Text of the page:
Welcoming immigrants makes economic sense. As Pennsylvania State Treasurer Joe Torsella notes, “Economic activity by immigrants doesn’t just lift their fortunes, but everyone’s: states with higher levels of immigration have higher per capita gross domestic product, for immigrant and native-born alike.”
According to the American Immigration Council, in Pennsylvania, immigrants make up 7.5 percent of the workforce; undocumented immigrants make up 1.7 percent of the workforce and contribute more than $150.4 million in state and local taxes and an estimated total of $5.3 billion in economic activity.
In 2013, more than half of Pennsylvania’s immigrants were naturalized citizens, eligible to vote and participate fully in the civic process. Here in the Lehigh Valley, immigrants have made other important moves toward setting down roots. Sixty-six percent of Allentown’s foreign-born population has purchased a home here, a rate higher than the national average of 52 percent foreign-born homeownership and significantly higher than the Allentown’s overall homeownership rate of 48.2 percent.
The Census Bureau’s Elizabeth Grieco points out, “For immigrants in particular – who maintain nearly one in seven households in the U.S. – making the transition from renter to homeowner represents a significant investment in the United States.”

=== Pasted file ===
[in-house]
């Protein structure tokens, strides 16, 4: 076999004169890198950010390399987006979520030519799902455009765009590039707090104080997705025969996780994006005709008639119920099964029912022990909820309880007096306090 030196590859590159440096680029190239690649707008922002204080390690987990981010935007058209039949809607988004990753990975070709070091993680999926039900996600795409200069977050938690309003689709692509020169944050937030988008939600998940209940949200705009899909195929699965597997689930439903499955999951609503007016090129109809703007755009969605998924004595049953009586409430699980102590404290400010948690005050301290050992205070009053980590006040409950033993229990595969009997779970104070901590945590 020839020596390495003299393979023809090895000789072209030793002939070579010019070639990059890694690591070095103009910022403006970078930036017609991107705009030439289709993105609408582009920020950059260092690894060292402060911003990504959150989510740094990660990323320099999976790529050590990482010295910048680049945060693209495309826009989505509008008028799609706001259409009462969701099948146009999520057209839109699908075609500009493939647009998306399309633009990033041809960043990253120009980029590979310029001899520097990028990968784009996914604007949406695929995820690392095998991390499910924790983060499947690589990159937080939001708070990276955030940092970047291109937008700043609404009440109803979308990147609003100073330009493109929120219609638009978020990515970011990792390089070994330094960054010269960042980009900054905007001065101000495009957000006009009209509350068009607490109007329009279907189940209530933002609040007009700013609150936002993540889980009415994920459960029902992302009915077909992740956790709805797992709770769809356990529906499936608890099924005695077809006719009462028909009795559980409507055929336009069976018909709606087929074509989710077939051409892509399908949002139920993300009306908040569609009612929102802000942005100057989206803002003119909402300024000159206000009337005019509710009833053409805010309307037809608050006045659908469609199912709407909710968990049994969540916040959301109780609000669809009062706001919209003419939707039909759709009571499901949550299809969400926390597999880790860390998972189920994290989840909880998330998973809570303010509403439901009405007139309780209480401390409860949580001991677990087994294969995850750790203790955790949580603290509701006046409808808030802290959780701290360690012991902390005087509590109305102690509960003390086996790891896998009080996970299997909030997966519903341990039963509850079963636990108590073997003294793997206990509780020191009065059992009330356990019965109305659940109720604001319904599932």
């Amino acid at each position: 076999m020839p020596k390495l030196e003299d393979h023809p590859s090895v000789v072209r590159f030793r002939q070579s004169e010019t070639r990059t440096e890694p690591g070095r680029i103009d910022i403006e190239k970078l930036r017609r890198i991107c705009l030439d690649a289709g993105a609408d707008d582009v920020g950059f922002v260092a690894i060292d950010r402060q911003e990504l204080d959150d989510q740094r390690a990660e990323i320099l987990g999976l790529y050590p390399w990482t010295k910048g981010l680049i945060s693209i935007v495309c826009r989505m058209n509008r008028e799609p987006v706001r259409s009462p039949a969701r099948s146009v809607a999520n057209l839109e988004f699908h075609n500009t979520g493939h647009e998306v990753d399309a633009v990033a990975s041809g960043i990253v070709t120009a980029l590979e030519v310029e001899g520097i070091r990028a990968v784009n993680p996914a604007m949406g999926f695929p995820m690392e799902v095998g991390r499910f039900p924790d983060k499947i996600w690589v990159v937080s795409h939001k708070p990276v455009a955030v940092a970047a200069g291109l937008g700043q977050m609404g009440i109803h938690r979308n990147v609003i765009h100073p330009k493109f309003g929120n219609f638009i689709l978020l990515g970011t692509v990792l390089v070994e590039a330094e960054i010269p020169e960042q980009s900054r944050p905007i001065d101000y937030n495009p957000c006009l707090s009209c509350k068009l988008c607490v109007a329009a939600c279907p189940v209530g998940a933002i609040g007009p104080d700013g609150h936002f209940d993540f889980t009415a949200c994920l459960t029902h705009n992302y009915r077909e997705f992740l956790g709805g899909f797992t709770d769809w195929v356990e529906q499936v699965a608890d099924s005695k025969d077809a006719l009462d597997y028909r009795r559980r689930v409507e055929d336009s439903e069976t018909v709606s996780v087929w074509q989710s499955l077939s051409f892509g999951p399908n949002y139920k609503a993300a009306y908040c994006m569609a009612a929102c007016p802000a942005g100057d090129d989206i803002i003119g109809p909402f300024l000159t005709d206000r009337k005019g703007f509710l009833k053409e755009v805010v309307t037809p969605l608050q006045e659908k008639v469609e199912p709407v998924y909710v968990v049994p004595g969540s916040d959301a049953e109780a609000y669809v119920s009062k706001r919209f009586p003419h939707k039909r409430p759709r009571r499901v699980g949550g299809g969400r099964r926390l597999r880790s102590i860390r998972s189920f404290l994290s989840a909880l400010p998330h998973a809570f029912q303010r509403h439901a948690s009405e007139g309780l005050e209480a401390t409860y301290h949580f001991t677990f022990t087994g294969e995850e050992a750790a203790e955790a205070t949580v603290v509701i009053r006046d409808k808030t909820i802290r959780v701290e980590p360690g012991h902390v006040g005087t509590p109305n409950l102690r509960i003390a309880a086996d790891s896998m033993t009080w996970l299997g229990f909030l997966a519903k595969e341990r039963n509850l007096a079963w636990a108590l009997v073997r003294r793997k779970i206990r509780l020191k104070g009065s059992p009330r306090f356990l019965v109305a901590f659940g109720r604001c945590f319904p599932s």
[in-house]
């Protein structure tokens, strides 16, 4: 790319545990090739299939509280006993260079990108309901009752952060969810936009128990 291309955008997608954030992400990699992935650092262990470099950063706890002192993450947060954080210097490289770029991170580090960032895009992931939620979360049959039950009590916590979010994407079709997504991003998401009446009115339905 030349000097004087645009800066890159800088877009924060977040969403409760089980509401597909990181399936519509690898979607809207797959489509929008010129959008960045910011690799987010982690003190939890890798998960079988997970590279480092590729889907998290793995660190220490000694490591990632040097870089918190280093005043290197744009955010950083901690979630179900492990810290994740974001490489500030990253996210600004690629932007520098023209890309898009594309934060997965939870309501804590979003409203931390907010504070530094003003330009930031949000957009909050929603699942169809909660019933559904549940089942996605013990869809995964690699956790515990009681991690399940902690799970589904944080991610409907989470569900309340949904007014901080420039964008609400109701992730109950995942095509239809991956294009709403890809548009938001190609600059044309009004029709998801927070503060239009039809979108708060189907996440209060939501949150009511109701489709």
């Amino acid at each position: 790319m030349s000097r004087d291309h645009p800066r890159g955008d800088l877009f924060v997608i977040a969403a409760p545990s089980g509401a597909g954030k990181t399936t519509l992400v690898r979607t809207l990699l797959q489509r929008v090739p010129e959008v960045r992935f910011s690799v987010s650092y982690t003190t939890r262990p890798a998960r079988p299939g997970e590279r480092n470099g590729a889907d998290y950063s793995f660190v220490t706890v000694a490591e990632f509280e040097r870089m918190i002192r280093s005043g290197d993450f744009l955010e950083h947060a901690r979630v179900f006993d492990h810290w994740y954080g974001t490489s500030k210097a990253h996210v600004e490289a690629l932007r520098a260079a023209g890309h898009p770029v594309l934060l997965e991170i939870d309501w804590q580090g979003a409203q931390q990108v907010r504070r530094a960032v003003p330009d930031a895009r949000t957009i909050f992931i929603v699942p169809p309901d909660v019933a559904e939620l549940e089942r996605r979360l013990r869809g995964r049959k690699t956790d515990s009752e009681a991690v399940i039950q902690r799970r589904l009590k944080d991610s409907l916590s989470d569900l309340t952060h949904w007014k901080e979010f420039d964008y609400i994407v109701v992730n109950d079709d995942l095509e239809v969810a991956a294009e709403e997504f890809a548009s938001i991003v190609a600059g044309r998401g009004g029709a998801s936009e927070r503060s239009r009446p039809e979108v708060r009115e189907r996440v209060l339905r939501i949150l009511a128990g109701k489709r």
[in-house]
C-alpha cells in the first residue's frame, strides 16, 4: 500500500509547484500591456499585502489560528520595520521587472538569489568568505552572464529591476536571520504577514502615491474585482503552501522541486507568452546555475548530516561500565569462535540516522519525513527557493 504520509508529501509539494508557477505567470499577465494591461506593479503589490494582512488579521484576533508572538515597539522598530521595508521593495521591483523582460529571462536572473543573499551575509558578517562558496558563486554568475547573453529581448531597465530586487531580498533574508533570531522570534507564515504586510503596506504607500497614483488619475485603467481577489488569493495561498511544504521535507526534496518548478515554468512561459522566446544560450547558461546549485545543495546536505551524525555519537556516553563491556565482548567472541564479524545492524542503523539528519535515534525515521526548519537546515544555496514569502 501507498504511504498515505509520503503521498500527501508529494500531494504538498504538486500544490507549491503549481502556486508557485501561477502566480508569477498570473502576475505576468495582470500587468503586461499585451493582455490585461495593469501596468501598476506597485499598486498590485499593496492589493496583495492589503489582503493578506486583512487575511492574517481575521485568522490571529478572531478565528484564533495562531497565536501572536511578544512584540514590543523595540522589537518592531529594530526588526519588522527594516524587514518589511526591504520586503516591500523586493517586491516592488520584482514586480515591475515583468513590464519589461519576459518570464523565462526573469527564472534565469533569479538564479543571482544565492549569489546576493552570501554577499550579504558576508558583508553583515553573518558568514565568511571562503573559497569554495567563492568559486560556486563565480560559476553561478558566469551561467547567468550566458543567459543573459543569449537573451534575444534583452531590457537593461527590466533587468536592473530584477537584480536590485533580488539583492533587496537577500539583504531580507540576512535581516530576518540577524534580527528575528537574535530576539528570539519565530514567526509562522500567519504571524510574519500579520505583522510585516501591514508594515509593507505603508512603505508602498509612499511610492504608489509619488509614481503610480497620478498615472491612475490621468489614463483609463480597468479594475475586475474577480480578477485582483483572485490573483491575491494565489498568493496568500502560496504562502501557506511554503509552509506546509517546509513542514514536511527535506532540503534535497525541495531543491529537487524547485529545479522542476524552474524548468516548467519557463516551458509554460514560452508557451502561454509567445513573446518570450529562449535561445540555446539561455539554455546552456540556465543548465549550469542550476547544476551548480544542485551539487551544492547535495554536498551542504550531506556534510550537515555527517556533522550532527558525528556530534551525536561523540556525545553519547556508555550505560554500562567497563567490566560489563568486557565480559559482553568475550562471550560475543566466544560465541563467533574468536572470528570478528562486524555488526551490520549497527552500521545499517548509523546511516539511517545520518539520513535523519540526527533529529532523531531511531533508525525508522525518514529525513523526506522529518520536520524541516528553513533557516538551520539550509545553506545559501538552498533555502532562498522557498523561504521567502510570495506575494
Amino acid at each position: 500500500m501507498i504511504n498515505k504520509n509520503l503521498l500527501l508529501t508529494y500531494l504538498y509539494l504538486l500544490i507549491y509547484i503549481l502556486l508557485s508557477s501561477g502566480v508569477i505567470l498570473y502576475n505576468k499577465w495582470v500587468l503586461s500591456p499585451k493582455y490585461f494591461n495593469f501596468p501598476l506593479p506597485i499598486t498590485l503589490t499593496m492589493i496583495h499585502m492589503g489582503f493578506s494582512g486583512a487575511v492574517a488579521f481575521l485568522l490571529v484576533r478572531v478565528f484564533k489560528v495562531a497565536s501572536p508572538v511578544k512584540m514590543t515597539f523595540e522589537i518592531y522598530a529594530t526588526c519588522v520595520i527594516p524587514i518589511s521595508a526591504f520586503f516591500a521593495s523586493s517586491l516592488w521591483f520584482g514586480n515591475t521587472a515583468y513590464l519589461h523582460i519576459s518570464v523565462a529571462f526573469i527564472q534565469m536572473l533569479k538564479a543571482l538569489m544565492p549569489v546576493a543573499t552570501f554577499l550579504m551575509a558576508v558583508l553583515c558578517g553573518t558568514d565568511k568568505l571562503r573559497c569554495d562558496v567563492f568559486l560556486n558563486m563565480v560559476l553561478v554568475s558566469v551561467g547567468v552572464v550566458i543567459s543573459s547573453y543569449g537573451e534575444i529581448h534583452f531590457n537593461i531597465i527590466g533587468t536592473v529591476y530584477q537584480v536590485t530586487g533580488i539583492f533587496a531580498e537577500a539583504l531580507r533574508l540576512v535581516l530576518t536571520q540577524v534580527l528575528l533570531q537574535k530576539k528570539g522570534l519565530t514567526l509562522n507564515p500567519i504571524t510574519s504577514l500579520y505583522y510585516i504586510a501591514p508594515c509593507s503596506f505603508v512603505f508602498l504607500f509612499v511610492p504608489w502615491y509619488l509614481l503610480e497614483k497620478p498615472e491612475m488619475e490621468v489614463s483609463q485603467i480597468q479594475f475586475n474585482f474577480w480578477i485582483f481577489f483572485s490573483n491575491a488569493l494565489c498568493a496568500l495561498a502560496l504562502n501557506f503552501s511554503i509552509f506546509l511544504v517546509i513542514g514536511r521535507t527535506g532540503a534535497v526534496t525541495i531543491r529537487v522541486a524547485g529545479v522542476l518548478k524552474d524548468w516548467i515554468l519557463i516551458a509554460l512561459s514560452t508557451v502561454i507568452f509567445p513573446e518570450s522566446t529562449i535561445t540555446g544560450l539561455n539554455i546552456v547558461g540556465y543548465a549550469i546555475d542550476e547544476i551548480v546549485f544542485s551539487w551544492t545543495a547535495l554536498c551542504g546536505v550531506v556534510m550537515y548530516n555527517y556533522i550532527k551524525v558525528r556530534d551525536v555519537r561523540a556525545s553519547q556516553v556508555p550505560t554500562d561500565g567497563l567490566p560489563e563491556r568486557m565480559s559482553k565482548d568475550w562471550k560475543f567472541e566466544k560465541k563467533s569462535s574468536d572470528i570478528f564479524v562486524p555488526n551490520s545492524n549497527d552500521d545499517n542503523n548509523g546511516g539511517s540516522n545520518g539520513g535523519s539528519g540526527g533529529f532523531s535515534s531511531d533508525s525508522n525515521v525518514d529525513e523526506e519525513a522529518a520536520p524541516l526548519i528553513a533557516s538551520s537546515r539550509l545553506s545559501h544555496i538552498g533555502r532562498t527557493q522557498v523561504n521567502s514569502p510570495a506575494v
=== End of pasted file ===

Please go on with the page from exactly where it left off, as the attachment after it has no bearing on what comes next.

Beyond the statistics, welcoming immigrants is the right thing to do. While we advocate strongly for comprehensive and compassionate immigration reform, reform that serves both businesses in need of employees and families hoping to remain together without visa wait times measured in years and even decades, at the local level there are ways the business community can and should support our immigrant neighbors.
Be a beacon of ethical behavior when it comes to dealing with immigrant colleagues, employees, customers and clients. Understand what fraud looks like, and be vigilant against it. Work to create opportunities to ease immigrants’ integration into neighborhood and professional communities. Support the Pennsylvania DREAM Act and other initiatives to facilitate immigrant access to higher education. Strive to reject the negative propaganda and to embrace the long-standing and well-documented benefits of our immigrant nation.